Book Review By Valerie Porter
Let’s Read: “Home – A Memoir of My Early Years”
It might be tempting to bypass Julie Andrews’ autobiography, since its subtitle indicates it covers only the early years of her life.
There will be no Sound of Music stories, no memories of her becoming a Dame or the loss of her singing voice. The book ends where most of us first became truly aware of her – when she flies off to Los Angeles to star in her first film, Mary Poppins – but the book is well worth reading. Many people will have a preconceived notion of what Julie Andrews is really like, as well as what type of background she came from, but they’d no doubt be wrong.
She’s a prim and proper Englishwoman who sprang from a well-ordered and mannerly upbringing. Think again.
This is the story of a difficult childhood during war-torn Britain. Vaudevillian parents Barbara Morris and Ted Wells traveled constantly to entertain, and pushed young Julia (her given name) to entertain as soon as they heard her sing.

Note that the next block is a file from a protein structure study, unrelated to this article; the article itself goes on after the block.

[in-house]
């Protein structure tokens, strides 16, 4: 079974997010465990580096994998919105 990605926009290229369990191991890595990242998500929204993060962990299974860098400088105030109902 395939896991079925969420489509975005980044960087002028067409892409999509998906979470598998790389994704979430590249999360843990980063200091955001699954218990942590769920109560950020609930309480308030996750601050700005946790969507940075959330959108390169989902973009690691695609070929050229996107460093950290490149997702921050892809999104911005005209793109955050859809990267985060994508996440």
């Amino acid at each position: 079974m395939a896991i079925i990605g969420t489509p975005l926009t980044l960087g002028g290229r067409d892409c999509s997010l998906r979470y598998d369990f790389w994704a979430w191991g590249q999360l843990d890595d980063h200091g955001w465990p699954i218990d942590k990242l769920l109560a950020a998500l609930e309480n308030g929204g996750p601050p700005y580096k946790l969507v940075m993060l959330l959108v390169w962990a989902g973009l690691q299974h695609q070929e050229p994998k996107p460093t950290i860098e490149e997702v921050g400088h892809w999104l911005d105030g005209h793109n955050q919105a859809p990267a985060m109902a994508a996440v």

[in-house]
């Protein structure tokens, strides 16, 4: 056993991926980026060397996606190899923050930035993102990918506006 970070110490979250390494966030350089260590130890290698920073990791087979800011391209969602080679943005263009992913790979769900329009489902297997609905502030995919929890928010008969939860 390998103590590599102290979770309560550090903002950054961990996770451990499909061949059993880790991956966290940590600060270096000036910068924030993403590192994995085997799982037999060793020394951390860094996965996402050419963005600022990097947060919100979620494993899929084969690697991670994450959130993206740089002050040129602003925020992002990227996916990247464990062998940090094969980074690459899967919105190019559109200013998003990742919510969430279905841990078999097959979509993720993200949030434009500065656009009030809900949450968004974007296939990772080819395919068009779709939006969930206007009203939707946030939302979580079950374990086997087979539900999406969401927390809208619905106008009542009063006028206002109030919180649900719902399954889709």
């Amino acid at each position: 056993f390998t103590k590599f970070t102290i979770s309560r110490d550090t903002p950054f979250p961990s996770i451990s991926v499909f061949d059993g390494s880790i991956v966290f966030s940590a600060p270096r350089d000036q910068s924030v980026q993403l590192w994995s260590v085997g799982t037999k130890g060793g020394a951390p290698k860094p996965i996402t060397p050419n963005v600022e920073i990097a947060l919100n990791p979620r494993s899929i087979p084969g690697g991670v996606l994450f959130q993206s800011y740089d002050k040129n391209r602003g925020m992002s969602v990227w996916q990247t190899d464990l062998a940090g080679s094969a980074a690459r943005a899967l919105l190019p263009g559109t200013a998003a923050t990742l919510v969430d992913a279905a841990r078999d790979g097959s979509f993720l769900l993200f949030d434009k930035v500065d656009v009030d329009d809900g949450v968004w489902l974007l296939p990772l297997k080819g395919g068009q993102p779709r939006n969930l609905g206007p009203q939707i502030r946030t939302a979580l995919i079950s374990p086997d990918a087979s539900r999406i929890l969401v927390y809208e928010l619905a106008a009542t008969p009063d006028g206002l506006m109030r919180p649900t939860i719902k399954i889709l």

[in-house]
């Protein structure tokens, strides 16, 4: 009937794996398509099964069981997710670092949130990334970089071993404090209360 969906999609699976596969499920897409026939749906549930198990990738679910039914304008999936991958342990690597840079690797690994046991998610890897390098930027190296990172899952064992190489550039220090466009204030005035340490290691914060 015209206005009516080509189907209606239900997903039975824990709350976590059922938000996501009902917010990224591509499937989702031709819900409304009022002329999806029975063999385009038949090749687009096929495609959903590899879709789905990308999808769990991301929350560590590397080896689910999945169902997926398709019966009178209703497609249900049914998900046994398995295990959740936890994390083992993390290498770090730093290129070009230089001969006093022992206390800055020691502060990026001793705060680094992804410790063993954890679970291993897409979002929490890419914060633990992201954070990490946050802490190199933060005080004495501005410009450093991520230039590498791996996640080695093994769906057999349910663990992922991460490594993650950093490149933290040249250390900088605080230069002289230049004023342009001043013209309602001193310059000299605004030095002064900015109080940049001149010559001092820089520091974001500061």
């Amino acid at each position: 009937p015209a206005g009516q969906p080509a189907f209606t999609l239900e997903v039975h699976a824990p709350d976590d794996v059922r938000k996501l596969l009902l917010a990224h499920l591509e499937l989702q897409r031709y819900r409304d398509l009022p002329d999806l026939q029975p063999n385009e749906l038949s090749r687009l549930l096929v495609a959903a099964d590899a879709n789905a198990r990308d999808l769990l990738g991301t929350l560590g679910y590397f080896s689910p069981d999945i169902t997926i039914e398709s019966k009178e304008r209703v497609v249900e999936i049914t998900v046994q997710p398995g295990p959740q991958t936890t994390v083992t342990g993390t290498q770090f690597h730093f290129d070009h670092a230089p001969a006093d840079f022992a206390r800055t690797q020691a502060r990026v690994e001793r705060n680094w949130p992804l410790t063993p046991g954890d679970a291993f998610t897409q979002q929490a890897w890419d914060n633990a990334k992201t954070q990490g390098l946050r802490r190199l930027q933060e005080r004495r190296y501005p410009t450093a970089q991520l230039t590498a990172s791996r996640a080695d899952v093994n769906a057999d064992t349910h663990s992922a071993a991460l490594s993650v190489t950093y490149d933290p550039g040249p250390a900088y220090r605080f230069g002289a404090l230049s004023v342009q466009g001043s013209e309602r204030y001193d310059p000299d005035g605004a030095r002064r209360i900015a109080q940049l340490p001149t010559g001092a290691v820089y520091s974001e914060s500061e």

A subsequent divorce, potential sexual abuse by a new father figure and alcoholism from stepfather Ted Andrews followed. It was far from easy for the singer we’ve come to love and respect.
An instant sensation when she first stepped onstage, she had the honor of singing for Queen Elizabeth (later to become the Queen Mum) when she was ten years old. But she also had the financial responsibility of holding her family together when most children are still playing with friends.
Andrews’ early successes, which many have forgotten or been unaware of, are detailed in the book – the Broadway and touring companies of Cinderella, The Boyfriend, My Fair Lady and Camelot.
A special treat are over 50 personal photos of those early years that Andrews has made public for the first time.
The book begins slowly and confusingly with an exhaustive list of parents, great-grandparents and assorted other relatives. Once past this stage, though, it’s an easy read. She gives insight into the theatrical world and singing technique, too. While there may not be stories about her most recent celebrity associations, there are plenty of anecdotes about Richard Burton, Robert Goulet, Rex Harrison and others from her earlier career.
Readers are left with a new insight and respect for Julie Andrews, while also learning that she’s been mischievous, slightly naughty and altogether human. There’s also a certain exciting sense of anticipation that surely there’s a sequel in the making that will cover the rest of this lady’s vast career and personal experiences.